The onset of sleep is triggered by the release of melatonin, a natural body hormone. Toward dawn, melatonin shuts off as another hormone, cortisol, increases, signaling the youngster to wake up. Research shows that the pattern of melatonin secretion makes it hard for teenagers to fall asleep early in the evening and to wake up early in the morning. Schools with early start times (any time before 8:30 a.m.) place students at a disadvantage in terms of arousal and alertness—not only for early morning classes but throughout the day because the adolescent’s biological rhythms are out of sync with typical school routines.
Recognizing and Treating Sleep Disorders
Some sleep disturbances are mild, fairly common, and fairly easy to treat. Others may be more stubborn, or they may be signs of potential physical problems that could have long-term consequences if left untreated.
Sleep disorders are generally diagnosed either by a pediatrician or a sleep specialist. If parents are concerned about possible sleep problems, they may want to begin by discussing their concerns with their child’s physician. Not all pediatricians recognize the variety of sleep problems children and teenagers experience, and if parents are not satisfied after meeting with their child’s physician, they may want to request a referral to a sleep specialist or to a sleep clinic.
At school parents might find some assistance from the school psychologist or social worker, who may use a diagnostic interview as part of an evaluation. This interview should include questions about the child’s normal sleep patterns, including bedtime routines, typical bedtime and wake time on school days and weekends, whether the child has trouble falling asleep or staying asleep, and the frequency of nightmares. When parents or teachers have concerns about both attention and behavior problems, sleep problems may be an issue. This is because side effects associated with sleep disturbance or deprivation include inattention, irritability, hyperactivity, and impulse control problems.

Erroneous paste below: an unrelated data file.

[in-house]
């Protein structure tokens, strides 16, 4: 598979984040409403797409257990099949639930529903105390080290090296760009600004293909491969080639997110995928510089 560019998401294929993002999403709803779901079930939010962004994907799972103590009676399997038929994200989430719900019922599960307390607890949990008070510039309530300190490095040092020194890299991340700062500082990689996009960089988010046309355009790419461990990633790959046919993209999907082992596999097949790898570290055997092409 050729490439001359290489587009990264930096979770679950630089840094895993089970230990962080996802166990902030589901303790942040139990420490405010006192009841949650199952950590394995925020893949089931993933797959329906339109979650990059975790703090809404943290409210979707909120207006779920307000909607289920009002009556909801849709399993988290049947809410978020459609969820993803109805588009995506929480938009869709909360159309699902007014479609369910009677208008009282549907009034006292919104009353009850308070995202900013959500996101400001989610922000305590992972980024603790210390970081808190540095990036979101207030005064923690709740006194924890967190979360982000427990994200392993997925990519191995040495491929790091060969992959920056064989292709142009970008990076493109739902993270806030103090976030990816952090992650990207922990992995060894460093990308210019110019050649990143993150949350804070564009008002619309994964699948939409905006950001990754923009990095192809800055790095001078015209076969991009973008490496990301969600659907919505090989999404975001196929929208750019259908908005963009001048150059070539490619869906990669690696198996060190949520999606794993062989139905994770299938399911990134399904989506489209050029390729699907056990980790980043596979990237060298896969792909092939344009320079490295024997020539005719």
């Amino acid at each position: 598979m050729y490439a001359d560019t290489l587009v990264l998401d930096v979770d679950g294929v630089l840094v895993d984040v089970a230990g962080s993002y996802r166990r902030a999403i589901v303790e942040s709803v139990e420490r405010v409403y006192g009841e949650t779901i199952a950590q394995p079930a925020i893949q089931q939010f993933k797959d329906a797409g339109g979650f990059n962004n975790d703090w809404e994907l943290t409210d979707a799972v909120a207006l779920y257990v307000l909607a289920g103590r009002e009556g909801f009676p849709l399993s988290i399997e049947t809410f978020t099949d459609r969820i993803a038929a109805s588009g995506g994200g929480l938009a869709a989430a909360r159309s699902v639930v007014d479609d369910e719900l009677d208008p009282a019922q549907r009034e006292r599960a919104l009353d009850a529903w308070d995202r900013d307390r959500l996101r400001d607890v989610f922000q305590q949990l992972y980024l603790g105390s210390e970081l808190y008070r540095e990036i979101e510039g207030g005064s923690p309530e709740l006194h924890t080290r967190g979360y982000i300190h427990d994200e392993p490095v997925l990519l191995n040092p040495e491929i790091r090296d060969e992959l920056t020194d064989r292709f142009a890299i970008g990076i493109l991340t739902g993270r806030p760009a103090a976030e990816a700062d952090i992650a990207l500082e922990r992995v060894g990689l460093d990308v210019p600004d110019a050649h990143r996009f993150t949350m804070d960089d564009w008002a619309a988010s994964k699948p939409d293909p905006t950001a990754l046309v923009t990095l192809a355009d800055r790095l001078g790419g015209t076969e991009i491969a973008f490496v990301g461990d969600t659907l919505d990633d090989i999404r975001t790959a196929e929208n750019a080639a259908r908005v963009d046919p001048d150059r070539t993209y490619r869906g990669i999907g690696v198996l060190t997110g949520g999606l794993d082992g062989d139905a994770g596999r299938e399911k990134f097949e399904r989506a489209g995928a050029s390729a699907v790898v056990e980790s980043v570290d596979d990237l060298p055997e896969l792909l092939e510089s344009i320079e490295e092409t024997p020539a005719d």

Treating Sleep Disorders
Different types of sleep disorders call for different treatments.
Night terrors. Night terrors are sudden, partial arousal associated with emotional outbursts, fear, and motor activity. Occurring most often among children ages 4–8 during NREM sleep, the child has no memory of night terrors once fully awake. If your child experiences night terrors, make sure he or she is comfortable but do not wake the child. In extreme cases, night terrors may require medical intervention.
Sleep walking. Sleep walking is most common among 8–12 year-olds. Typically, the child sits up in bed with eyes open but unseeing or may walk through the house. Their speech is mumbled and unintelligible. Usually children will outgrow sleepwalking by adolescence. In the meantime, take safety precautions (e.g., using a first floor bedroom), but keep efforts to intervene to a minimum. Awakening the child on a regular schedule can reduce or eliminate episodes.
Nighttime bedwetting. This type of bedwetting is a common sleep problem in children ages 6–12, occurring only during NREM sleep. Primary enuresis (the child has never been persistently dry at night) is associated with a family history of the problem, developmental lag, or lower bladder capacity, and is unlikely to signal a serious problem. Secondary enuresis (a recurrence of bedwetting after a year or more of bladder control) is more likely to be associated with emotional distress. Interventions include use of reinforcement and responsibility training (such as keeping a dry night chart), bladder control training, conditioning (e.g., bedwetting alarms), and sometimes medication. In the case of secondary enuresis it might be most helpful to determine any source of emotional stress and address it directly. (For example, if a child starts wetting the bed at night following parents’ separation or divorce, providing counseling to address loss issues might help alleviate bedwetting.)